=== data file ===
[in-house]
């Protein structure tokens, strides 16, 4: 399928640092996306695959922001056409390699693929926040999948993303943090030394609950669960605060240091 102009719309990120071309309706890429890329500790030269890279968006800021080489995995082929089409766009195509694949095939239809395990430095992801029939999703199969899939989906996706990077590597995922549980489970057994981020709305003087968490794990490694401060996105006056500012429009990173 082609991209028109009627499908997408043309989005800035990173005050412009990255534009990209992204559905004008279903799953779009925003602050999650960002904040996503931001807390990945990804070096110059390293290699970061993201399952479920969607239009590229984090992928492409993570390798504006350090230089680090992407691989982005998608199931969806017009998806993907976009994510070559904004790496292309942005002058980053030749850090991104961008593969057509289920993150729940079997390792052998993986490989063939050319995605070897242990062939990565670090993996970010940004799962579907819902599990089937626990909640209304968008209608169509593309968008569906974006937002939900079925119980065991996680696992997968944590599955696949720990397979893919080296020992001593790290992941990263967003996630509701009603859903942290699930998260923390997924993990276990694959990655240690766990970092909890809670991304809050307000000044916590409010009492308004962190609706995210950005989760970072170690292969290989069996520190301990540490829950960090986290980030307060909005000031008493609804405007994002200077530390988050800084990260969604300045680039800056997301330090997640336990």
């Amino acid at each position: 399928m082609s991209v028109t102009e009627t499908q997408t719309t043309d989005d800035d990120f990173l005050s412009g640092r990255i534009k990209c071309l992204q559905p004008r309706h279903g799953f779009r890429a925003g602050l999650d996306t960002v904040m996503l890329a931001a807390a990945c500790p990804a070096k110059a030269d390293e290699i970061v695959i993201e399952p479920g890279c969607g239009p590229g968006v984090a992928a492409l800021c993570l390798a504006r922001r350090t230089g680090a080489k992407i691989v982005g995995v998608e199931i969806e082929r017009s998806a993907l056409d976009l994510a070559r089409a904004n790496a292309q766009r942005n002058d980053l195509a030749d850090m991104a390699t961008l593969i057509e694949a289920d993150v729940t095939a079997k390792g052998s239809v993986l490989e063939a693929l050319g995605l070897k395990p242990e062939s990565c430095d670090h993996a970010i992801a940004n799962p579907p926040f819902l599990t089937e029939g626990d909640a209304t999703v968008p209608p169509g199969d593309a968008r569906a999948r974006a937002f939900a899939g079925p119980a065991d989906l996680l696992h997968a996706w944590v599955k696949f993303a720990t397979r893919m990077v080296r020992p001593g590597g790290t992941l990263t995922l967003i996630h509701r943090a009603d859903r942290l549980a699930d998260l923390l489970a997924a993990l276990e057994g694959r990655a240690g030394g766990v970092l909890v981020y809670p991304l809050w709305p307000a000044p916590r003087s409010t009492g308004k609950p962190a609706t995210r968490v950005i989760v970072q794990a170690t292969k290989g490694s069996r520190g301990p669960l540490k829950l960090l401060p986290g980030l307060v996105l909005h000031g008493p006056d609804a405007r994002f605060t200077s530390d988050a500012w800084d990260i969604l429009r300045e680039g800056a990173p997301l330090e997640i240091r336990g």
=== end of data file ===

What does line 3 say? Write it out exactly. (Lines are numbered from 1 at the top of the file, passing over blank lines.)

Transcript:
């Amino acid at each position: 399928m082609s991209v028109t102009e009627t499908q997408t719309t043309d989005d800035d990120f990173l005050s412009g640092r990255i534009k990209c071309l992204q559905p004008r309706h279903g799953f779009r890429a925003g602050l999650d996306t960002v904040m996503l890329a931001a807390a990945c500790p990804a070096k110059a030269d390293e290699i970061v695959i993201e399952p479920g890279c969607g239009p590229g968006v984090a992928a492409l800021c993570l390798a504006r922001r350090t230089g680090a080489k992407i691989v982005g995995v998608e199931i969806e082929r017009s998806a993907l056409d976009l994510a070559r089409a904004n790496a292309q766009r942005n002058d980053l195509a030749d850090m991104a390699t961008l593969i057509e694949a289920d993150v729940t095939a079997k390792g052998s239809v993986l490989e063939a693929l050319g995605l070897k395990p242990e062939s990565c430095d670090h993996a970010i992801a940004n799962p579907p926040f819902l599990t089937e029939g626990d909640a209304t999703v968008p209608p169509g199969d593309a968008r569906a999948r974006a937002f939900a899939g079925p119980a065991d989906l996680l696992h997968a996706w944590v599955k696949f993303a720990t397979r893919m990077v080296r020992p001593g590597g790290t992941l990263t995922l967003i996630h509701r943090a009603d859903r942290l549980a699930d998260l923390l489970a997924a993990l276990e057994g694959r990655a240690g030394g766990v970092l909890v981020y809670p991304l809050w709305p307000a000044p916590r003087s409010t009492g308004k609950p962190a609706t995210r968490v950005i989760v970072q794990a170690t292969k290989g490694s069996r520190g301990p669960l540490k829950l960090l401060p986290g980030l307060v996105l909005h000031g008493p006056d609804a405007r994002f605060t200077s530390d988050a500012w800084d990260i969604l429009r300045e680039g800056a990173p997301l330090e997640i240091r336990g």